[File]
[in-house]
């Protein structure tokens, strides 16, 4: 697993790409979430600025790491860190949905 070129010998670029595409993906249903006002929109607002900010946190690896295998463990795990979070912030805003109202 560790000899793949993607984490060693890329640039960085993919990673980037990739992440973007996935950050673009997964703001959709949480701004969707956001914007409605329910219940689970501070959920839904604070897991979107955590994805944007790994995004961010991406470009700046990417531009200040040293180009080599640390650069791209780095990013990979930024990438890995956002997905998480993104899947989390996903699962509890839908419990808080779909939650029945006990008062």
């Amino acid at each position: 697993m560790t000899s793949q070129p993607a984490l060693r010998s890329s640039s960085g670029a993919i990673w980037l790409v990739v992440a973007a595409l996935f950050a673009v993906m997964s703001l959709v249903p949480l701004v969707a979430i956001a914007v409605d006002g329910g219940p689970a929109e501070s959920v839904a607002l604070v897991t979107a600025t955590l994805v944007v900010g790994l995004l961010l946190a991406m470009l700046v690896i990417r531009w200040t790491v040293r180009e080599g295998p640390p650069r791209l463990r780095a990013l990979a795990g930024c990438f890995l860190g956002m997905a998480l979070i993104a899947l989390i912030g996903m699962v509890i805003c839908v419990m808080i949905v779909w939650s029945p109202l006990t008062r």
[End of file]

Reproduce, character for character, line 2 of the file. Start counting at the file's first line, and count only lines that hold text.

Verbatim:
């Protein structure tokens, strides 16, 4: 697993790409979430600025790491860190949905 070129010998670029595409993906249903006002929109607002900010946190690896295998463990795990979070912030805003109202 560790000899793949993607984490060693890329640039960085993919990673980037990739992440973007996935950050673009997964703001959709949480701004969707956001914007409605329910219940689970501070959920839904604070897991979107955590994805944007790994995004961010991406470009700046990417531009200040040293180009080599640390650069791209780095990013990979930024990438890995956002997905998480993104899947989390996903699962509890839908419990808080779909939650029945006990008062």